Academic journal article Medium Aevum

Defamation in the Troubadour Sirventes: Legislation and Lyric Poetry

Academic journal article Medium Aevum

Defamation in the Troubadour Sirventes: Legislation and Lyric Poetry

Article excerpt

One of the features of satirical writing is that it transgresses textual boundaries in order to address issues and concerns understood by performer and audience to be extra-textual. Despite an awareness of the relations between troubadour sirventes and contemporary political and personal disputes, the possibility that these songs might have functioned as lampoons, and been received as slander, has not been fully addressed.1

The twelfth-century troubadour Marcabru is described in one of the fourteenth-century vidas composed about him as a slanderer: 'e dis mal de las femnas e d'amor' (`and he slandered women and love).2 Maldir,3 from the Latin male dicere, also maledictum or maledictio, means (in classical usage) slander, wicked gossip, criticism or insult.4 This definition is made clearer by the fate assigned the poet in the other vida: 'E fo mout cridatz e ausitz pel mon, e doptatz per sa lenga; car el fo tant maldizens que, a la fin, lo desfeiron li castellan de Guianlal, de cui avia dich mout gran mal' (`and he was much cried out [reputed?] and listened to throughout the world, and feared for his tongue; for he was so slanderous that, in the end, the castellans of Guyenne, whom he had slandered very badly, killed him').5

The precise definition of this maldir is left to the songs attributed to Marcabru in the manuscripts. The eventual murder may be a fictional device, similar to Peire Vidal having his tongue cut out by a knight, for claiming to be his wife's lover, or the death of Guillem de Bergueda at the hands of a footsoldier after a career of mayhem,6 but these violent punishments may be related to contemporary ideas about slander in poetry.7 The association between sirventes and violence is clearest in the vida and razos composed about Bertran de Born, but this corpus raises questions about general troublemaking, rather than the specific instances of slander to be examined here, and will therefore not be addressed in this article.8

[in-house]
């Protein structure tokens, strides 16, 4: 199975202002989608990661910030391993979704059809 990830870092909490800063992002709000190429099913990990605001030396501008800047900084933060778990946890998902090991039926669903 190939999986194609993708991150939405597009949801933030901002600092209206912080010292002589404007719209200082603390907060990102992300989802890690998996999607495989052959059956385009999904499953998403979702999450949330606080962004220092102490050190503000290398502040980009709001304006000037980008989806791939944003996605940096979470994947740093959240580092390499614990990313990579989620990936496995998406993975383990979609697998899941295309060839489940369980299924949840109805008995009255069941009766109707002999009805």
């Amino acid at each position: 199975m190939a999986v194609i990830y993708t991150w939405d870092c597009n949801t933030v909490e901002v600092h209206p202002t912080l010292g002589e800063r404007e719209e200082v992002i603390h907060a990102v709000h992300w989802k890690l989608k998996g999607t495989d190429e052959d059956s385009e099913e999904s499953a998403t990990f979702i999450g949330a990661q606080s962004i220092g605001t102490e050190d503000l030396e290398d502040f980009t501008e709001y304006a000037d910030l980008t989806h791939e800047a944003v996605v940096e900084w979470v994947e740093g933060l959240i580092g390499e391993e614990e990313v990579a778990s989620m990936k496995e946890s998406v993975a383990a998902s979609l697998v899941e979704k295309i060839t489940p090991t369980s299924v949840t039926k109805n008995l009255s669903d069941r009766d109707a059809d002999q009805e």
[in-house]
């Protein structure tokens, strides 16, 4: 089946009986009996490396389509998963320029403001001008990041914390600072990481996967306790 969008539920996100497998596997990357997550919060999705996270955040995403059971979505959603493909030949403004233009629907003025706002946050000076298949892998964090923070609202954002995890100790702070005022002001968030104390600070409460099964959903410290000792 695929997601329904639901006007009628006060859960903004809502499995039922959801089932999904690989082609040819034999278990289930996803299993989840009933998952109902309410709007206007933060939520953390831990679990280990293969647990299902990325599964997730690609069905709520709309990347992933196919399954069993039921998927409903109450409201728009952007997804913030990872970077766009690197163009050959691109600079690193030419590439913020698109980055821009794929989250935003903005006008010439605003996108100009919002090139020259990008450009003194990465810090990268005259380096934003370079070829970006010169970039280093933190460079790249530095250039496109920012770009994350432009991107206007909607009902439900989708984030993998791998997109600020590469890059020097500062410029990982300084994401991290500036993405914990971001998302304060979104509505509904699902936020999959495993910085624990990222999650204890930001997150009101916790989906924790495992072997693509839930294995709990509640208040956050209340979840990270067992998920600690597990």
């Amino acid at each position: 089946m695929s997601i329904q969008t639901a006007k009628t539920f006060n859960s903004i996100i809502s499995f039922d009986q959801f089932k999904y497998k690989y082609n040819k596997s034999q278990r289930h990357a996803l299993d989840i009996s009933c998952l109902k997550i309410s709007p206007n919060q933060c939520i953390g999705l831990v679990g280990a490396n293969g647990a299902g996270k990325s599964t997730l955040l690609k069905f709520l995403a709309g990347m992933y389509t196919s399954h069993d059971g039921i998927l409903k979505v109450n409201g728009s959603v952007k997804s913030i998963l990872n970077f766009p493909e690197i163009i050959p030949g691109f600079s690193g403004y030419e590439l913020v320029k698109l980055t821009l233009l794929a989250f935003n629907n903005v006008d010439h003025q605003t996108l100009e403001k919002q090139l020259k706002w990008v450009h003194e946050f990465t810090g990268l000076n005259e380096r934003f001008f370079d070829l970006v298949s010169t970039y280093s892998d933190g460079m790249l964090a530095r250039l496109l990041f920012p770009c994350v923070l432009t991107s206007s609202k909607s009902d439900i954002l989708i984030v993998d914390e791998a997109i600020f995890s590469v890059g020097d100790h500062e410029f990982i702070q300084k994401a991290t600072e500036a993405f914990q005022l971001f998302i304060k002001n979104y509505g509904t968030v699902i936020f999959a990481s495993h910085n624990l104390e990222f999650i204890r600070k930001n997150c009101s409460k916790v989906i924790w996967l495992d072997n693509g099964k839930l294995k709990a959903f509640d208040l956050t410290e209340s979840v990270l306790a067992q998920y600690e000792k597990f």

The sirventes in a woman's voice previously attributed to Raimon Jordan attacks previous troubadours' songs for mal dir against women,9 and an anonymous cobla advises a woman to avoid slandering another, once again in these terms:10

(For a lady must avoid and reject the slander of another. And if slander of another lady does pass her lips, may she know she slanders herself.)

The Latin term maledictum conflated slander with curse,11 but legislation under the Republic differentiated carmen malum, a sung curse aiming to harm the person, from carmen famosum, which attacks reputation.12 Among the dense writings on slanderous words in Quintilian and the Rhetorica ad Herennium,13 as well as in the use of invective curse by Ovid in Ibis and in the Tristia,14 it emerges that Roman society was extremely concerned with the delimitation and control of slanderous words, but that the use of slander, distilled in small doses through invective, insinuation and irony, was an essential ingredient of good oratory.

The concerns are evident in the Justinian Code, which took over from the Theodosian Code as the basis for civil law from the twelfth century onwards.15 The two codes directly influence canon law on the subjects of slander and defamation, despite the surprising lack of a specific code on defamation in Gratian's Decretum. It is only with Gregory IX's Decretals that a coherent, but still unspecified, canon-law position emerges.16 This is partly due to the fact that secular courts and local custom tended to be responsible for such cases.

Helmholz's study of civil cases of defamation in English church courts up to 1600 notes that the gap in Gratian's Decretum was filled through a provincial constitution promulgated in 1222. This piece of legislation, read aloud in all churches in England, covered all false accusations of crime (such as theft or adultery) but could be stretched to include such `personal defects' as illegitimacy or leprosy." Reparation was not mentioned, since the slanderer was excommunicated, but was implicit in the process of penance, which involved making amends to persons harmed. …

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